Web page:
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Three Tips For Saving For Travel on a Minimum Wage

Yes, you CAN do it!

It’s not all about how much you can save each week, it’s a matter of how you go about delegating it each payday.

World travel has been a major goal of mine, but not too long ago I felt like I would be able to achieve it. Working an average thirty hours a week at $19.10 an hour, there wasn’t much room to put away for savings, and what I could put away seemed to be sapped up by some bill or expense sooner or later. It was proving impossible to save a large chunk of money toward my goal, and not only this, I was also developing feelings of unworthiness toward world travel. I was starting to think that because I didn’t have a job that paid very well, that I didn’t deserve to travel the world. But I simply couldn’t accept that. I had to make it work. I couldn’t live with myself otherwise.

Through talking with a few friends about their travel experiences, I began to realise that I could look at my savings plan in a whole different way. Around the same time I was thinking seriously about a trip to Ireland to research for my first crime novel. I had made a list of all the elements of the trip, from accommodation to transport to food, and while this helped me to work out how much the trip would cost, it also presented an opportunity for a savings checklist.

I started out by getting a quote for my flights, and ended up paying just short of $1,500 return to Dublin with Etihad Airways. I used a travel agent, and put my flights on lay-by for just $100. I paid a little off each fortnight, and was not restricted to a specific amount, just whatever I could afford. Sometimes it was $50, sometimes $100, sometimes only $20. I would advise to book flights as early as possible so you give yourself plenty of time to pay them off.
Alongside this, I also tried to put aside a little into my savings account for my trip expenses and spending money. It took me six months to pay off my flights, just in time for the cut off date (the condition of putting the flights on lay-by was that I had paid them off two months prior to my departure date).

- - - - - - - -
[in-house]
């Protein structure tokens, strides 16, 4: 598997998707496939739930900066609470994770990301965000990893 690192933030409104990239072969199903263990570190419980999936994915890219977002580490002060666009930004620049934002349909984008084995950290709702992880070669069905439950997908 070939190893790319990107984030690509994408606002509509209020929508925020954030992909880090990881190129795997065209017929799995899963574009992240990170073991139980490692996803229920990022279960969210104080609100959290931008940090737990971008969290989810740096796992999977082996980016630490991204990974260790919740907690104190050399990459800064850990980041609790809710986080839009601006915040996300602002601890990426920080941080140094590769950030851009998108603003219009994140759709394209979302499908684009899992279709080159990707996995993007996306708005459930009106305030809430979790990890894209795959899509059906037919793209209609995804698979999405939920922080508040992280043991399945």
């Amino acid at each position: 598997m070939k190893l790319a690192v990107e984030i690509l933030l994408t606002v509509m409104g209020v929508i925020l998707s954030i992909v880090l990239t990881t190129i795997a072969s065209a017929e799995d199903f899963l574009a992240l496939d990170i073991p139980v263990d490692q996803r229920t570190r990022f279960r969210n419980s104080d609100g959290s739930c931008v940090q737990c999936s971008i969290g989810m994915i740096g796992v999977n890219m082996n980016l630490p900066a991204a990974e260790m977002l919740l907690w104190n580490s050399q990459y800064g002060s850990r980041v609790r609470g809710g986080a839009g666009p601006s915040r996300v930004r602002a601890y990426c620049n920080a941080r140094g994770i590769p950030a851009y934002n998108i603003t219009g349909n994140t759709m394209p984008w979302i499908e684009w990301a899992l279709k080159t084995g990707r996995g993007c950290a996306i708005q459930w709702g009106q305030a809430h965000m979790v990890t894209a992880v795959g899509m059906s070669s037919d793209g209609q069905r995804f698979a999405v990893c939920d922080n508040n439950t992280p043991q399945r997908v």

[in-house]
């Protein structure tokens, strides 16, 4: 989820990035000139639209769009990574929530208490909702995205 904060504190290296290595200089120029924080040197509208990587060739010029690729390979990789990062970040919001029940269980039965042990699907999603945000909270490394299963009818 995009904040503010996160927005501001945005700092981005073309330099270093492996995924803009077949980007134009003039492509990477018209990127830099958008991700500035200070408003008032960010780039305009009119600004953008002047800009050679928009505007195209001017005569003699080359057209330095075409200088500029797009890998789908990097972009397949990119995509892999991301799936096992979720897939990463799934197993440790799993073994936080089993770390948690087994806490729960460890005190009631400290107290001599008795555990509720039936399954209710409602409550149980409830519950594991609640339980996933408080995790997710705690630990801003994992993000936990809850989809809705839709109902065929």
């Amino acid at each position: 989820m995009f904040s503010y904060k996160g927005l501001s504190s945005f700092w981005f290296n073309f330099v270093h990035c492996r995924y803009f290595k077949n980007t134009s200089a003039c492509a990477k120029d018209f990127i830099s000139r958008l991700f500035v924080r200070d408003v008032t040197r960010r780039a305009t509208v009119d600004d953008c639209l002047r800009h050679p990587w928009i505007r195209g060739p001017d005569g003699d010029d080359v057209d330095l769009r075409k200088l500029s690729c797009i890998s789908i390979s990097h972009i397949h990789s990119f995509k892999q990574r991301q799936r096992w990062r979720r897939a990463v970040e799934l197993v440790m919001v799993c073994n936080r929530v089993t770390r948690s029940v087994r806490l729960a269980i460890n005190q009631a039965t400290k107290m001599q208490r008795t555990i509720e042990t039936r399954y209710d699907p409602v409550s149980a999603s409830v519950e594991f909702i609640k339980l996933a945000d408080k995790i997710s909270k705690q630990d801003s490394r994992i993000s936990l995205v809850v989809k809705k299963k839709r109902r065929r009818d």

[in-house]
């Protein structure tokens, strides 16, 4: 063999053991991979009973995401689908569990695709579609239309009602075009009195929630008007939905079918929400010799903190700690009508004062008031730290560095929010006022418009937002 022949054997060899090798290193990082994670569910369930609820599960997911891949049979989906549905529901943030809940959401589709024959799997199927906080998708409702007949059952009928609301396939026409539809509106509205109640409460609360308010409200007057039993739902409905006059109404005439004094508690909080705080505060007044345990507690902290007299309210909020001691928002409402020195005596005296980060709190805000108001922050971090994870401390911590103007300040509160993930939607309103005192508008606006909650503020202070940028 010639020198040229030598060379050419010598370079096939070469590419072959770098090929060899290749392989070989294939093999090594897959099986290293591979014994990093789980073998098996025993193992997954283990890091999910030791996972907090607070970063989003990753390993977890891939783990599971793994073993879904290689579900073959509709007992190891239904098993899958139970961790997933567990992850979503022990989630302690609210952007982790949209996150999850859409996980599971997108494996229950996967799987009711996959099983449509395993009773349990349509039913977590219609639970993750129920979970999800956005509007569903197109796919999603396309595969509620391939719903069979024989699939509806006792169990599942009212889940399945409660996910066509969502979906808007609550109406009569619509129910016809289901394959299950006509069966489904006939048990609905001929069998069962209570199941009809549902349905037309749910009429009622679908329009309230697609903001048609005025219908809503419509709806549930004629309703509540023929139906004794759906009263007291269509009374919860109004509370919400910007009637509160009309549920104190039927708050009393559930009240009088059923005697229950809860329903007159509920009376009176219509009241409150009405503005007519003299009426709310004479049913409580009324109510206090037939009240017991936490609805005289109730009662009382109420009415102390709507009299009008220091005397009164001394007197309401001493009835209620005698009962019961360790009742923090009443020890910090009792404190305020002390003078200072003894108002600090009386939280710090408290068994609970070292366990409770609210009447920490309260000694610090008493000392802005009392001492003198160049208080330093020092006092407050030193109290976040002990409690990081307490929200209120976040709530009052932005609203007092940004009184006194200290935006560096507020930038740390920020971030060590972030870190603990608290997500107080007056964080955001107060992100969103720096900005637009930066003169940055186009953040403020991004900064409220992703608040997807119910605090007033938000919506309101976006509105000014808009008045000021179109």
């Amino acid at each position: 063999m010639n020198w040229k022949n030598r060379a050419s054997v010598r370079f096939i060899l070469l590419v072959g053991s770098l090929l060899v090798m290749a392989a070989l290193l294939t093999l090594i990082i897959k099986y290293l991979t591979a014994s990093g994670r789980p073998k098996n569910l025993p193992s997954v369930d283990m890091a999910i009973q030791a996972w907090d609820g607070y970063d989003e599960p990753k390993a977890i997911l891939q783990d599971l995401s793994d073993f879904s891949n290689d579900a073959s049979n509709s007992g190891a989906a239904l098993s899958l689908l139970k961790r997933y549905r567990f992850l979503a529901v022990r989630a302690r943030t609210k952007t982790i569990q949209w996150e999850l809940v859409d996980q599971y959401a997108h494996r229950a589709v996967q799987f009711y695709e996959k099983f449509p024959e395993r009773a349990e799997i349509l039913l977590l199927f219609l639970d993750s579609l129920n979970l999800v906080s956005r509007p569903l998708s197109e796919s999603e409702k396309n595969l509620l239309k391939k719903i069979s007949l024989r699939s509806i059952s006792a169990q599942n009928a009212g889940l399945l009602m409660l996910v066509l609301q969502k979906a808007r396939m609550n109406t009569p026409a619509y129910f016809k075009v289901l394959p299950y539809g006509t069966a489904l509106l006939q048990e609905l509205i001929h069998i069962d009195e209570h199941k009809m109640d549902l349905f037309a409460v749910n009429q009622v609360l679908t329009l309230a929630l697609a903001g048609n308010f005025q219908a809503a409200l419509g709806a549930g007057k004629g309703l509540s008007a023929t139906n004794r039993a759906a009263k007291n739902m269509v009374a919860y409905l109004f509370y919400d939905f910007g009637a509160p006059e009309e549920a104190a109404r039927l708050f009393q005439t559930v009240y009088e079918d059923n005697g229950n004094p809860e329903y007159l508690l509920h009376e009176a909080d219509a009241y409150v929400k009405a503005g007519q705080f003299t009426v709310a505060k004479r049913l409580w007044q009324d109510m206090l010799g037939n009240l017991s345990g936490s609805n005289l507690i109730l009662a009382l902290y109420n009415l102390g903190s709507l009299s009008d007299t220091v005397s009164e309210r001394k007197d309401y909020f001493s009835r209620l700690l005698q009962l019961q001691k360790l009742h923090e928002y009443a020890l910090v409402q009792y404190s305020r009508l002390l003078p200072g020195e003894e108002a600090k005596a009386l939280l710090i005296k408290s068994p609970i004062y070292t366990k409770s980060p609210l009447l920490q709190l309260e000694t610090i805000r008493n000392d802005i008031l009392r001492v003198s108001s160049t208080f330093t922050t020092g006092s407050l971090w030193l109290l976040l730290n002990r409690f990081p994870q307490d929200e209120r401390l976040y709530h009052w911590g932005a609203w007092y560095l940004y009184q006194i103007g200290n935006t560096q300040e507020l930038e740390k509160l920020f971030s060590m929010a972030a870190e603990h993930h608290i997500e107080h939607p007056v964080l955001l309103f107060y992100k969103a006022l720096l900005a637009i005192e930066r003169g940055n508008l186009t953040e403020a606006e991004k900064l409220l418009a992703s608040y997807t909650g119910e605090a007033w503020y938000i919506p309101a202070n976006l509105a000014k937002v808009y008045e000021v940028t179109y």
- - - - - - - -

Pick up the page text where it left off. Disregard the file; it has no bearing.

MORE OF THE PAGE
Here is a breakdown of my list of expenses/savings targets:

  • Flights
  • Accommodation (broken down to each location for multi-stop trips)
  • Airport Transfers
  • Daily Costs (transport/food/activities)
  • Spending Money

I then broke those expenses down to days where I could, e.g. accommodation and daily expenses. For example, I planned to stay in Dublin for three days, so I wrote the list this way:

  • Dublin Accommodation: $215 ($43 per night x 3)

Each fortnight I took out my list and looked at what I could afford to put money toward. If I put money toward the above expense, sometimes I’d put aside only $43, or sometimes $86, or even the whole amount if I could afford it (rarely). Alongside the listed expense, I would keep a tally of how many times I’d contributed to that listed item, and take great delight in crossing the item out when it was completed!

Part of the frustration of trying to save earlier was that my money would disappear into an expense or bill sooner or later. In my savings plan, where I could, I paid off an expense for the trip along the way. For example, if I had put enough money aside for my three-day stay in Dublin, I would then book that accommodation straight away, so as to secure not only the accommodation but the money I needed for it.

So in summary, here are my three tips for saving for international travel on a minimum wage:

  • Lay-by flights where possible
  • Break down your costs into a list
  • Break the list down again into daily expenses where possible

    DSC05937

Travel is NOT just for the ‘lucky few’. You CAN make it happen, no matter what stage of life you are at, and no matter what your circumstances! It’s just about how you go about your savings plan!

To read more about my recent book research trip to Ireland, click HERE

To read the first chapter of my Irish crime novel for FREE, click HERE

To learn more about my other books, click HERE 

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